From the twisted minds of Michael Knight and Adam McCabe, Anne Frankenstein
opens with a flair reminiscent of classic Tarantino. Complete with the crispy vinyl pops of a 1970s funk instrumental, the show’s lights go up on a pair of Nazi henchmen running from an unknown assailant. As the denim- and swastika-clad stooges nervously banter about their safety in dialogue that could have come straight out of a SciFi Network feature, the samurai sword-wielding reanimated corpse of Anne Frank bursts onto the scene. “Believe me, boys, hiding never works,” she says with a grin before cutting down her enemies.
lives up to its hype as one of the “most shocking shows at Fringe,” in that it’s shockingly good. Keeping true to its “grindhouse” stylings, from the comedic timing of the Mel Brooks-style puns and B-movie soundtrack to the hokey-yet-intense fights and contrived romantic arc, everything about this show keeps the audience engaged and laughing throughout.
McCabe, a self-described horror aficionado (also former marketing designer for the Orlando Fringe Festival and current art director of Orlando Weekly
)*, makes his directorial debut here, but you wouldn’t know unless I told you. The cast of seasoned Fringe and Disney/Universal performers absolutely kills it in their embodiment of hopelessly flawed cartoonish characters.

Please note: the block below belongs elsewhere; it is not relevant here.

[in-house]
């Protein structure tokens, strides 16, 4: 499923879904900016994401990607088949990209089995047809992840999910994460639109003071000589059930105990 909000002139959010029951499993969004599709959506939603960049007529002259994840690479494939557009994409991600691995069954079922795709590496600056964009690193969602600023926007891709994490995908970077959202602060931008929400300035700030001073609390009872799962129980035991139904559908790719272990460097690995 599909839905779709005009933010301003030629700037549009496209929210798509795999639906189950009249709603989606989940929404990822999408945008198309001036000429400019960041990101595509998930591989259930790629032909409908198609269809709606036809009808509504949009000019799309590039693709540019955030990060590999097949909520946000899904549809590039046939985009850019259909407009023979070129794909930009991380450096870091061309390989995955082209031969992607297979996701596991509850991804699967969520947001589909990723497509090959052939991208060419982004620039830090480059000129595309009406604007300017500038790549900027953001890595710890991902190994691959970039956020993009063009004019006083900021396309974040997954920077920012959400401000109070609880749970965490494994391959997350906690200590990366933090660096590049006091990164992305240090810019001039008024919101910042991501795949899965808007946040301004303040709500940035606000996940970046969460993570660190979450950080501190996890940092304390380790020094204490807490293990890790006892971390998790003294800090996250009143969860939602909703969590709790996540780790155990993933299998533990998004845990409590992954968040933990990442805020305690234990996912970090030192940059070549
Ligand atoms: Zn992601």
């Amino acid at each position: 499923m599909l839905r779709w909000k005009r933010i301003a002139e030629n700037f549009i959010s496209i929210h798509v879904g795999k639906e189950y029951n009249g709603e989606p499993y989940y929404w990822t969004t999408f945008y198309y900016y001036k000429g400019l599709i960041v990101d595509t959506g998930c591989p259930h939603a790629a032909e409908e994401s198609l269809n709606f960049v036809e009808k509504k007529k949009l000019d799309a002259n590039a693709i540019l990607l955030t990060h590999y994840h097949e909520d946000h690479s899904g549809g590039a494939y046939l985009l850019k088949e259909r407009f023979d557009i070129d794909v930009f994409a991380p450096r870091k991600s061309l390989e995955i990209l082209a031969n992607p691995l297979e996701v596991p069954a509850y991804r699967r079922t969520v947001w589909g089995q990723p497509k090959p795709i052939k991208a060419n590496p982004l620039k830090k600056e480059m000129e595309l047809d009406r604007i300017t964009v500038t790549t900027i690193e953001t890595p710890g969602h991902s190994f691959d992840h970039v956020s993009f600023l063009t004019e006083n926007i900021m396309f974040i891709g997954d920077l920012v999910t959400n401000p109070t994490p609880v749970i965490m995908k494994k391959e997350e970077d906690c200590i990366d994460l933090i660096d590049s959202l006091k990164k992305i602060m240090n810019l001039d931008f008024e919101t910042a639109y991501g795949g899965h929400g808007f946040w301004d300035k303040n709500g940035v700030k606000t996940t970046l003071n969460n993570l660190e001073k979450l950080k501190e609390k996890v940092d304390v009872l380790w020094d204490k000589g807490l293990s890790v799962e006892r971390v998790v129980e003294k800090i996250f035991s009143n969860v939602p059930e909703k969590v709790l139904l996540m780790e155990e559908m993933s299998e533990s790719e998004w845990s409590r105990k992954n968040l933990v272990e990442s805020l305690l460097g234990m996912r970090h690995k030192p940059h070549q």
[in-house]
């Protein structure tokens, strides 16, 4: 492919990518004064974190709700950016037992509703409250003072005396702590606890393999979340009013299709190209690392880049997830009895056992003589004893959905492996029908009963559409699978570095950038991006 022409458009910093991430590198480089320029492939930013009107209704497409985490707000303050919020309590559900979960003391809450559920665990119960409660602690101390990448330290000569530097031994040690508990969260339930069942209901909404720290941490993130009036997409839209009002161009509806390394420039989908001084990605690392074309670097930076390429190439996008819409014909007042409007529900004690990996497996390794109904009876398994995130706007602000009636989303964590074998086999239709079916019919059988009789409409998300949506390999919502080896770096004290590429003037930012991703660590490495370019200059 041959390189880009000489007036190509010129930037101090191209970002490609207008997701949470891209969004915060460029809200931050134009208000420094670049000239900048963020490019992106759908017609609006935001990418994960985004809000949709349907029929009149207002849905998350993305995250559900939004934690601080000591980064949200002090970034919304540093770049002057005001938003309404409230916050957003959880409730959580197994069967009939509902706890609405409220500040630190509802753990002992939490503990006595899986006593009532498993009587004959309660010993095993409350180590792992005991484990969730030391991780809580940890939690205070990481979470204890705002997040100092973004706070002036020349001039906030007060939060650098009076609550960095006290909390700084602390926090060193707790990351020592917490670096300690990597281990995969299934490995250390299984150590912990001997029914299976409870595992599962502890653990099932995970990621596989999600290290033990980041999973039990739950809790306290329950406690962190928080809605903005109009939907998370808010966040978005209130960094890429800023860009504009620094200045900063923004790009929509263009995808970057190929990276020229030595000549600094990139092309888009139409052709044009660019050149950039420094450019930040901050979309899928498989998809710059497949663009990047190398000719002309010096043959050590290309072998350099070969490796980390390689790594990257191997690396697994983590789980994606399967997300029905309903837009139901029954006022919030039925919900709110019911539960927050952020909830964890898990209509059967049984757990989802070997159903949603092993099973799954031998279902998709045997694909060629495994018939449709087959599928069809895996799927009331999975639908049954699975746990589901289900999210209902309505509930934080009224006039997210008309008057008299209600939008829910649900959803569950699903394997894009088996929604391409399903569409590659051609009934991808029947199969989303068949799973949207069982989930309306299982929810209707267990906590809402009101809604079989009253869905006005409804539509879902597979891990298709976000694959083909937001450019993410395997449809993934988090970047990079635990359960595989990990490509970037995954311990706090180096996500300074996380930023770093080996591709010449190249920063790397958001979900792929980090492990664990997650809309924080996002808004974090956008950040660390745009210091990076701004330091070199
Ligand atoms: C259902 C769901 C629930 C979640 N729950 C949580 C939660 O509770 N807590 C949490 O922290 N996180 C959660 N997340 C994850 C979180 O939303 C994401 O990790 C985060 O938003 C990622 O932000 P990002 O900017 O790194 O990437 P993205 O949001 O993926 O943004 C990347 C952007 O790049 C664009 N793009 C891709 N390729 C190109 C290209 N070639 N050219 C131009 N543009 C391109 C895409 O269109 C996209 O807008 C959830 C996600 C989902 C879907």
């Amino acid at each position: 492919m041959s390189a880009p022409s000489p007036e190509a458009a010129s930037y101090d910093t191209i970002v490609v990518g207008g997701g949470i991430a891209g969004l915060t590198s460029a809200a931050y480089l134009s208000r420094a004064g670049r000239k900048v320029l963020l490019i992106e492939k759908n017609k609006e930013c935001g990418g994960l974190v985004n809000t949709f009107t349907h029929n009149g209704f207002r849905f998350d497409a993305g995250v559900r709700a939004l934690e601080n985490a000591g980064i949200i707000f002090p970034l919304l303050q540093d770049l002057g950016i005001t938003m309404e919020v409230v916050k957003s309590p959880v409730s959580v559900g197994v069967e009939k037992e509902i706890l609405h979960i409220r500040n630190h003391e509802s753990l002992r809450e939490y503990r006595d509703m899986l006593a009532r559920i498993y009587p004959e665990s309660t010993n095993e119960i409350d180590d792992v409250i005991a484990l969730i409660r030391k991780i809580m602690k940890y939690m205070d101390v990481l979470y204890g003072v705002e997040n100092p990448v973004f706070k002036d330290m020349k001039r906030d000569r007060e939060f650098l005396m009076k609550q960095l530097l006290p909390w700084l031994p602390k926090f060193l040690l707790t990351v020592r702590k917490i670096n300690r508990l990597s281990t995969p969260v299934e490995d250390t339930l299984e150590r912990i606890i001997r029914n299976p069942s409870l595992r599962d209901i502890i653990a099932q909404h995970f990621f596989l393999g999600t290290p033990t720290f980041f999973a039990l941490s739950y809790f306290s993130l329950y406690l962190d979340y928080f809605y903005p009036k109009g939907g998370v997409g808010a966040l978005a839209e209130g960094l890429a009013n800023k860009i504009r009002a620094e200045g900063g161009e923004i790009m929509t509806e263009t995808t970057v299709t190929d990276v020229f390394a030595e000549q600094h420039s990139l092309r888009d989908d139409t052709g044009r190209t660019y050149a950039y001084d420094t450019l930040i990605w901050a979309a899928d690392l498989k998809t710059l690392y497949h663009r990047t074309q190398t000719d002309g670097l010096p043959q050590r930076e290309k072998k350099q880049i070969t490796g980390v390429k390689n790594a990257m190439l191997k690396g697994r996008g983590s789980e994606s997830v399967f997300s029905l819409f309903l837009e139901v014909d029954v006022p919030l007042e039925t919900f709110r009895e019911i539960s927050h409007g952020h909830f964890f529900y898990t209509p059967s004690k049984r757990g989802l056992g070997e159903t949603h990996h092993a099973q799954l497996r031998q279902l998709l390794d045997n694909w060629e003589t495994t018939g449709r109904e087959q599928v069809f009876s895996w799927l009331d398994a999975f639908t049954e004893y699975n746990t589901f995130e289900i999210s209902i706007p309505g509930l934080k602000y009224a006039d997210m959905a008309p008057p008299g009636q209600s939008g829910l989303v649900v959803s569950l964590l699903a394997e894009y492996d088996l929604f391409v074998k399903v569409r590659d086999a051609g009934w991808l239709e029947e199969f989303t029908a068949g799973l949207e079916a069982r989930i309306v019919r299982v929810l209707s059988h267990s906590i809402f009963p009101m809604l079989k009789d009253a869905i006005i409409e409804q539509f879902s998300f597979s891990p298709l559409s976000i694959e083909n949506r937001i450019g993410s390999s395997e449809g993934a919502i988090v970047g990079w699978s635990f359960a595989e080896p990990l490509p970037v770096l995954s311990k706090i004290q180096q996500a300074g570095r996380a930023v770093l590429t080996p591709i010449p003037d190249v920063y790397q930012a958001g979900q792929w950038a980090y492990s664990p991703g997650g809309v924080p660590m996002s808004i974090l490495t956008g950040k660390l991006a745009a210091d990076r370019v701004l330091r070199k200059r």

Knight, in addition to writing the book, stands out as Heindrich von Arschloch, portraying the Nazi leader as a queer combination of Dr. Evil and Hedley Lamarr. Lauren Culver’s Anne Frank comes close to the calculated ferocity of Kill Bill
’s “Black Mamba,” but ends up more of the Jewish girl your grandmother hopes you’ll meet someday. Oh, and shouts out to Travis Eaton for pulling off an on-point Steve Buscemi accent and Danielle Miller for wielding her sledgehammer with the sexy swagger of Harley Quinn.
Effrayant Productions – Orlando, Fla.
Length: 60 minutes
Rating: 18 and up
* Editor's note: Since the director is an Orlando Weekly employee, we assigned a freelancer to review Anne Frankenstein. We call that "avoiding conflict of interest," or "avoiding awkward moments at the coffee machine on Monday." Mr. Braun's opinions are his own, with no undue influence from us.